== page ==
What is RVHD-2 & is my rabbit at risk?

Rabbit Awareness Week (RAW) - June 1st to 8th - helps to raise awareness around many important topics relating to the welfare and wellbeing of rabbits. One of the current topics being highlighted is RVHD-2. In this article, Clent Hill’s Veterinary Surgeon Alun Edwards, warns owners about the dangers of the disease and how to protect your pet rabbits from it. 

If your rabbits are not yet vaccinated or are due their annual boosters, you can make an appointment at our Bromsgrove vet practice and get your pets covered.  

Book a rabbit vaccination

What is RVHD-2? 

Rabbit Viral Haemorrhagic Disease (also known as RVHD, RHD, and VHD) is a highly contagious, deadly disease that can affect rabbits of all ages. There are two strains of the disease; RVHD-1 surfaced in the 1980s and RVHD-2 is a more recent development.  


The disease is spread by myriad means - which is why house rabbits are not safe from it - including: 

  • Contact between rabbits and their droppings 
  • In the droppings of birds and insects 
  • Through airborne particles 
  • Contaminated surfaces 
  • Carried on hands, clothing, shoes, tyres and on other pets’ feet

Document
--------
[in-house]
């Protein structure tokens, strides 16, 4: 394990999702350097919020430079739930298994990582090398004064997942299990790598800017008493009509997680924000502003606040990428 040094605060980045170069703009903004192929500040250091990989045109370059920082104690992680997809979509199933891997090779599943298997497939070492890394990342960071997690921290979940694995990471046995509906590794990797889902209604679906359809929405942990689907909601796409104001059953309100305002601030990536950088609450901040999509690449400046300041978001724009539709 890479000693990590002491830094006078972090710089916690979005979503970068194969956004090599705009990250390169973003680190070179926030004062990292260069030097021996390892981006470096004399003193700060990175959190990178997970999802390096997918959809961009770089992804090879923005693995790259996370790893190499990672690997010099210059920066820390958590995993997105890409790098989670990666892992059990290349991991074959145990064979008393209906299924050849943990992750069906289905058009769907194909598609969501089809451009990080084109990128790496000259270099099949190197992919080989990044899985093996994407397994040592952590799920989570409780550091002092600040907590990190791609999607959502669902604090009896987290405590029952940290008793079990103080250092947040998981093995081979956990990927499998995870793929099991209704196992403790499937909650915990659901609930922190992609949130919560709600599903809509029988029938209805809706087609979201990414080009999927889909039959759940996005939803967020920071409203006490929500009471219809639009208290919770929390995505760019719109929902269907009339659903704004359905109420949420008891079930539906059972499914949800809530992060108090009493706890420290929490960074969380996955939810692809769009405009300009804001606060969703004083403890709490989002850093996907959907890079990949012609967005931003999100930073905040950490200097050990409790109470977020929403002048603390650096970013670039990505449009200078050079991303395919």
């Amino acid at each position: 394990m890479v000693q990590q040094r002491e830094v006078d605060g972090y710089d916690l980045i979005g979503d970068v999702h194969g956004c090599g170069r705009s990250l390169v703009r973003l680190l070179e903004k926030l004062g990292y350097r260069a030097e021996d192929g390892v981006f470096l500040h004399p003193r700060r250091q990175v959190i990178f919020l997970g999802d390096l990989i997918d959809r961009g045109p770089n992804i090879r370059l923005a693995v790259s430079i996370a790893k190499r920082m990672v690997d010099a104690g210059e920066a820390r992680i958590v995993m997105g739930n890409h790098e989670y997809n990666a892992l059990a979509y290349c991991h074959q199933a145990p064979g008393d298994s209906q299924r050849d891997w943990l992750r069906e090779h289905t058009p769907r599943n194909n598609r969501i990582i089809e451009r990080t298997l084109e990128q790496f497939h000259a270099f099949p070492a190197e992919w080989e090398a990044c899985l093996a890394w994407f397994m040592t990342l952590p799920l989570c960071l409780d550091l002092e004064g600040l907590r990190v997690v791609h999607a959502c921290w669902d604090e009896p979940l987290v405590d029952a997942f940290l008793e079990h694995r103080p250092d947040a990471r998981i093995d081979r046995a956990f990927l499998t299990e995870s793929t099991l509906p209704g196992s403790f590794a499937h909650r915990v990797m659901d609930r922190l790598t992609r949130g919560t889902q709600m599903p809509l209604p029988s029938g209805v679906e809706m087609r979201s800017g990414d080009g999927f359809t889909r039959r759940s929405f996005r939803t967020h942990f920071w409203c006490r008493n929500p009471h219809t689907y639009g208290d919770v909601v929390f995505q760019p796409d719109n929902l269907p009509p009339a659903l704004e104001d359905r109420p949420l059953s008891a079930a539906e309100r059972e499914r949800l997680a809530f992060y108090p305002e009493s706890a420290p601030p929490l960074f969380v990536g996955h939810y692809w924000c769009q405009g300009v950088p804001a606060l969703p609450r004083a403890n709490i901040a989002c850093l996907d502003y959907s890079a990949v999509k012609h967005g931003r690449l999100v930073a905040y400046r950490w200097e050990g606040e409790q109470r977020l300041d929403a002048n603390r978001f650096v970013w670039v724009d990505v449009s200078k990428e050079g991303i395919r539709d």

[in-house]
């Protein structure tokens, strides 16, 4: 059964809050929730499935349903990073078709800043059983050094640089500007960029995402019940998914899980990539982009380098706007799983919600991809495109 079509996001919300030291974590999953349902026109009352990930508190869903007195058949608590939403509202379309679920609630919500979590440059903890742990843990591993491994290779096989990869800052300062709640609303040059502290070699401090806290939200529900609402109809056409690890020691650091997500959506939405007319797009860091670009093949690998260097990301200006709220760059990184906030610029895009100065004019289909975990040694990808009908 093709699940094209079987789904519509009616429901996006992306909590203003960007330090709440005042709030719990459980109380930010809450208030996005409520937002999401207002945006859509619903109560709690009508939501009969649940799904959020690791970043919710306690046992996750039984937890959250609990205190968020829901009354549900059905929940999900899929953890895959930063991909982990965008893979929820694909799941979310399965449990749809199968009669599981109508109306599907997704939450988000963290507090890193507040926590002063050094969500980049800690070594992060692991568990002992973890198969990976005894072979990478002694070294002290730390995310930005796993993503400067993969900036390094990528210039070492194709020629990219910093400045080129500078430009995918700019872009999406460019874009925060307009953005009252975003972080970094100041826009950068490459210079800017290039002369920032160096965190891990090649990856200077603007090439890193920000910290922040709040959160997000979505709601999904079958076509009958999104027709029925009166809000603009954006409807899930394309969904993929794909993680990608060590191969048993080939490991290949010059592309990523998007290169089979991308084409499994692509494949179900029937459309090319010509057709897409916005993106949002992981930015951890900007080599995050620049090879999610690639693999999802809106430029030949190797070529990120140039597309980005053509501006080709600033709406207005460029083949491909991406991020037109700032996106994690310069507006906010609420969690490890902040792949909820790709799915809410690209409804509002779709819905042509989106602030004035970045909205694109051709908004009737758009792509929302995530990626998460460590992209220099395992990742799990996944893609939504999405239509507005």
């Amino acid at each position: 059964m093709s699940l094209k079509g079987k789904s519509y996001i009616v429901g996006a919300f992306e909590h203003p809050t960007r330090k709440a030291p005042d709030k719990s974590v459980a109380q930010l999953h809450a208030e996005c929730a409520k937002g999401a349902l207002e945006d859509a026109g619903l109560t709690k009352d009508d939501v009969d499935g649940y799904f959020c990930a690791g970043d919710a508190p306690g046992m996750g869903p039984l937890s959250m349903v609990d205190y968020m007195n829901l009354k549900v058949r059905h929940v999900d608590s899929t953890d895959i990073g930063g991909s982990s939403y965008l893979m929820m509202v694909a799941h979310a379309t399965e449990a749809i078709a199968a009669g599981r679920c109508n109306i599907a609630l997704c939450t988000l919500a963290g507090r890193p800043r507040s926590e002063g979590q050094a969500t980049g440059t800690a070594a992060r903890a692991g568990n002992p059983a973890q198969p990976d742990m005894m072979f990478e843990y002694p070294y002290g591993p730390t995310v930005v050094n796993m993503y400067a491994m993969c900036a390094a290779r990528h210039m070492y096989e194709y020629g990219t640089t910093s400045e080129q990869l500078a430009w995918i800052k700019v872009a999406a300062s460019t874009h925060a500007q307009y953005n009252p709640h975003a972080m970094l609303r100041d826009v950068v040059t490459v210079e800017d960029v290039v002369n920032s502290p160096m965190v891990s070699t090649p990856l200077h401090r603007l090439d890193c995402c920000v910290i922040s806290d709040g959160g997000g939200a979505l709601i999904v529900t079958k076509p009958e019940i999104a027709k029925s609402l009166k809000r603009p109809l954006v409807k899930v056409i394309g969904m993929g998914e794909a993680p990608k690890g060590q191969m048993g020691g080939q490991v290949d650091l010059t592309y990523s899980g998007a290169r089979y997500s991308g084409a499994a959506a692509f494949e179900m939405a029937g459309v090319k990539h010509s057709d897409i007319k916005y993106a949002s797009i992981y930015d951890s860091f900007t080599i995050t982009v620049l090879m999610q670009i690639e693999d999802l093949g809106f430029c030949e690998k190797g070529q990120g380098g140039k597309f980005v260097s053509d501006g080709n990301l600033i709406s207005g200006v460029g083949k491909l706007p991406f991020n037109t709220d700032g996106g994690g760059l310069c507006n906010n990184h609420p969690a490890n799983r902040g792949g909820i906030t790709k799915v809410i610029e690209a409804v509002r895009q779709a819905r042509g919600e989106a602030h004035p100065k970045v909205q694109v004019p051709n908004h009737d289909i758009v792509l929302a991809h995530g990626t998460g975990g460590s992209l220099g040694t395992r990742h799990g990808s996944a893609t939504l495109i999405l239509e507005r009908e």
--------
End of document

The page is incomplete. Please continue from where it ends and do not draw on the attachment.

RVHD symptoms include: 

In some cases, sudden death is the first and only sign that a rabbit had contracted RVHD. Other signs include: 

  • Lethargy 
  • Fever 
  • Respiratory difficulty 
  • Loss of appetite 
  • Spasms 
  • Bleeding from the nose or mouth 

Differences between RVHD-1 and RVHD-2: 

RVHD-2 tends to develop slower, and rabbits will show symptoms for longer, which can include weight loss and jaundice from liver disease. The mortality rate seems to be lower for RVHD-2, however, it is still a killer disease. Another difference is the incubation period between the two strains, which is 1-4 days for RVHD-1 and up to 9 days for RVHD-2.  

Treatment & prognosis: 

Alun wants rabbit owners to understand the seriousness of this disease. RVHD is untreatable and almost always fatal – sometimes within hours – as it causes internal bleeding in major organs. Some rabbits may be offered fluid therapy and pain relief, but very few survive. Therefore, it is vital that your pets are protected. 

How to protect your rabbits from RVHD 

Rabbit vaccinations can be given from the age of five weeks, with boosters needed every year for life. The RVHD-1 vaccine is usually combined with one for myxomatosis; there is a separate RVHD-2 vaccine. 

Alun advises that you can further help to protect your pets by; 

  • avoiding contact with other rabbits when you’re out and about 
  • making sure your rabbits are nowhere near any wild cousins 
  • changing clothes after going out and before interacting with your pets 
  • thoroughly washing your hands before and after handling your pets  

You cannot stop insects and many other forms of transmission though, so rabbit vaccinations are a must. Book an appointment with one of our Vets and put your mind at rest. 

If you have any more questions about RVHD-1 or RVHD-2, call us on 01527 889810 and a member of our team will be happy to help. 

Make a rabbit vaccination appointment